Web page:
Title: Loving Lucus
(Lies and Leather #1)
Author: Violetta Rand
Length 208 pages
Rating: 4 Stars
Perfect for fans of Abbi Glines and Monica Murphy, Violetta Rand’s explosive new Lies & Leather series kicks off with a red-hot motorcycle racer who rides hard and plays for keeps.
Twenty-one-year-old Karlie Augustine is a survivor. She’s smart and tough, but she’s in too deep with a bad boyfriend who isn’t above breaking her spirit—or her body. Luckily, help arrives in the form of a leather-clad, motorcycle-riding hunk on the right side of the law. Lucas Lafontaine is pure muscle, a Corpus Christi cop who ignites something primal deep within Karlie. And when he offers her room and board in exchange for housekeeping, she finally starts to feel safe again.
As their arrangement turns deliciously decadent, Lucas gets hooked on Karlie’s killer body and fighting spirit. He wants to heal the pain he sees behind her eyes, but to protect her he needs to keep her close, especially now that her psycho ex won’t take a hint. Even as Lucas fights his own battle for custody of his young son, he knows that what he’s found with Karlie is real—and that he’d do anything to protect the woman he wants to take to the finish line. -Goodreads
The emotional punches just keep coming in Violetta Rand's newest New Adult novel, Loving Lucas.
Whether it's the fallout from leading lady Karlie's dramatic split from her abusive ex, the intensity of her deepening attraction to her literal "white knight" Lucas, or the heartbreaking custody battle that Lucas is unfairly subjected to at the hands of his vindictive ex-wife; there is certainly never a dull moment to be had with this read.
While the first half of the read is mostly concerned with the ups and downs of Karlie's rough and tumble existence. The second half gives readers the ins on things with Lucas...letting us get up close and personal with a few the cracks in his armor as well.
Rating this book is very hard. Due to the fact that the things that could be seen as pluses in some instances, could just as easily be seen as negatives in others.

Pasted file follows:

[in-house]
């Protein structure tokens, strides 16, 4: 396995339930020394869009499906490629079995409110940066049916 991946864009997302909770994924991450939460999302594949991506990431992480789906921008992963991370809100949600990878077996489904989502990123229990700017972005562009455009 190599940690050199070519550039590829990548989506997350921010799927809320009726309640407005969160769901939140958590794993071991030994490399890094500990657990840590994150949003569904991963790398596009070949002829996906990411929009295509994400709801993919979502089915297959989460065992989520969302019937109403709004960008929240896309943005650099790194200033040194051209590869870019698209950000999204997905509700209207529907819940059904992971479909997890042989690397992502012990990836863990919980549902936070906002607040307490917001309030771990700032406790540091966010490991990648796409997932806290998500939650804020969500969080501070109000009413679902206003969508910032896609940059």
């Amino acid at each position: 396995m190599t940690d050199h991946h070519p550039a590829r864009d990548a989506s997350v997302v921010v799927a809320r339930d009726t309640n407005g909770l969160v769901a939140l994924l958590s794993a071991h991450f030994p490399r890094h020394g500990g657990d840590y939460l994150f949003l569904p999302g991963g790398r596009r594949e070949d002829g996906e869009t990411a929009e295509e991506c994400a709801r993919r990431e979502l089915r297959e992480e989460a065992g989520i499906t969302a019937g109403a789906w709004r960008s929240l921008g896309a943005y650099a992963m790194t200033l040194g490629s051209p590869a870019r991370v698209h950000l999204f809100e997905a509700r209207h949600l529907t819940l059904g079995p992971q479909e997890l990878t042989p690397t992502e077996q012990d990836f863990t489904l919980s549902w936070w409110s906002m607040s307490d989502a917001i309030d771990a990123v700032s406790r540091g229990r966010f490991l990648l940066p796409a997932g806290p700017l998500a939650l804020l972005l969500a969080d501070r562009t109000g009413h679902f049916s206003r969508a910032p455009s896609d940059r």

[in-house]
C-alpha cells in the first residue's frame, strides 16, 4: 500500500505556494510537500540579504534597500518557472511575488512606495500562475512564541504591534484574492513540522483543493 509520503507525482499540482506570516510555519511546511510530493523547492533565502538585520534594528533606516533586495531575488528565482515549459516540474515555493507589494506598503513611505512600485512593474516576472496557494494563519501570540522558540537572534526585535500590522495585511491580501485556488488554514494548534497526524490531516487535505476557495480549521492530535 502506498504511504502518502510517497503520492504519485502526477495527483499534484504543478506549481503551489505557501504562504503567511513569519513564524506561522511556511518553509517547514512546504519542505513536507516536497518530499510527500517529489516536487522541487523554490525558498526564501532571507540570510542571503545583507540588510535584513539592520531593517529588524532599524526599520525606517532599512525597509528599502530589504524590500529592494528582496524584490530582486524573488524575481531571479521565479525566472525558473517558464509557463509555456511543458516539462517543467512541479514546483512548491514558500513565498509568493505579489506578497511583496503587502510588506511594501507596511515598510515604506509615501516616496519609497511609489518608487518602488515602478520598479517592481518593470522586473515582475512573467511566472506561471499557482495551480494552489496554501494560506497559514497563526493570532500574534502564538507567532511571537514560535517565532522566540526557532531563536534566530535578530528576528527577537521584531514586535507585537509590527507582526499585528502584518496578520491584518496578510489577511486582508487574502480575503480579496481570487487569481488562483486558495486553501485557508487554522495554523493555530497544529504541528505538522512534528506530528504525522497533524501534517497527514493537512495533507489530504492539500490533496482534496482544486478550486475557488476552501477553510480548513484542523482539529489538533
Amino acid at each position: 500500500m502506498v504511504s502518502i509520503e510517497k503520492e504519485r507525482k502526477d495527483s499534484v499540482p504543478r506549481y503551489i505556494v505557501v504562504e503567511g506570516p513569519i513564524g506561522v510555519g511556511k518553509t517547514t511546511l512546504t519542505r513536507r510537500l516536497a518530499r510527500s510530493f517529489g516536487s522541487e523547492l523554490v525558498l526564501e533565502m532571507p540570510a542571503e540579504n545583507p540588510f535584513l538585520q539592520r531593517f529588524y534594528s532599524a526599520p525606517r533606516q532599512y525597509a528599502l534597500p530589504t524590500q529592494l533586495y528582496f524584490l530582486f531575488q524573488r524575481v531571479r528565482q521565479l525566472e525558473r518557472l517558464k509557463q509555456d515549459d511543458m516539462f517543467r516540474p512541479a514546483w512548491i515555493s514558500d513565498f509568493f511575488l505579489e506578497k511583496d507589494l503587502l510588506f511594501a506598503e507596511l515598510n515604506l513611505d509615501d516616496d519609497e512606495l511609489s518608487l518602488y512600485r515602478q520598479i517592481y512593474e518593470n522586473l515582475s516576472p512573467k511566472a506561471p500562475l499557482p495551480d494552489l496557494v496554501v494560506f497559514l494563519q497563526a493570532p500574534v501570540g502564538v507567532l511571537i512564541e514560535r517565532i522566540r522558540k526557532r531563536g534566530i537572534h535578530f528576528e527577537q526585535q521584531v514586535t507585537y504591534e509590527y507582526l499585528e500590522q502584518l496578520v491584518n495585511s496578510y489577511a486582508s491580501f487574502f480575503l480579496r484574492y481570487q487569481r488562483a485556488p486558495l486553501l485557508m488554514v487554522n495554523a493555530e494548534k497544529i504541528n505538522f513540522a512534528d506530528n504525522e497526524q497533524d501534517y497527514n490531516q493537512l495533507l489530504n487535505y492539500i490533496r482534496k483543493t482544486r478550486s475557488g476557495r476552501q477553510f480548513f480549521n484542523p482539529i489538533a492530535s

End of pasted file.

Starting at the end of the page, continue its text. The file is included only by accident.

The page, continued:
Cases In Point:
He is one of those characters who does things in a big way, and for the most part, that can be a good thing. In the beginning...at least. When Lucas marches in, guns blazing, (figuratively) and saves Karlie from her ex; you want to nominate him for sainthood. As things progress however, and you begin to see how consumed he becomes with both Karlie and the details of her life...not so much.
She is trying so hard to make something of herself, and she has been through so much at such a young age, that it is really hard to see her hurt. Understanding her need for love, it is very easy to see how a man like Lucas serves as such a powerful draw for her.
The rapid fire speed with which this poor girl goes from abusive ex to Loving Lucas. There is no down time.
Then she is put in the middle of Lucas's personal issues and facing the possibility of an insta-family!
Anybody else want to Cher-slap these people while screaming "snap out of it" at the top of your lungs?
Yes...I am well aware that without said drama THERE WOULD BE NO STORY!
Yes...I am also aware that these types of relationships happen everyday.
Yes...I an also aware that Lucas is a "good guy". (In spite of his bad choices.)
But there is just never a line of rational thought with these two.
As you can well imagine...
Where there is an abundance of attraction, high emotion, and a severe lack of rational thought, there is going to be GREAT SEX.
This book being no exception.
While it is true that the love scenes found here are decidedly vanilla. They are very sensual and very become increasingly intimate, as things progress between Karlie and Lucas.
And finally...the bikes.
The motorcycle racing circuit acts more as setting than action. As such, it provides a springboard for much of the drama in the read, but its details are never put in sharp enough relief to switch reader focus away from character interplay.
Loving Lucas is the first in a series. Because said series is new to me, I can not say whether it can be read independently, or if it must be read in serial succession.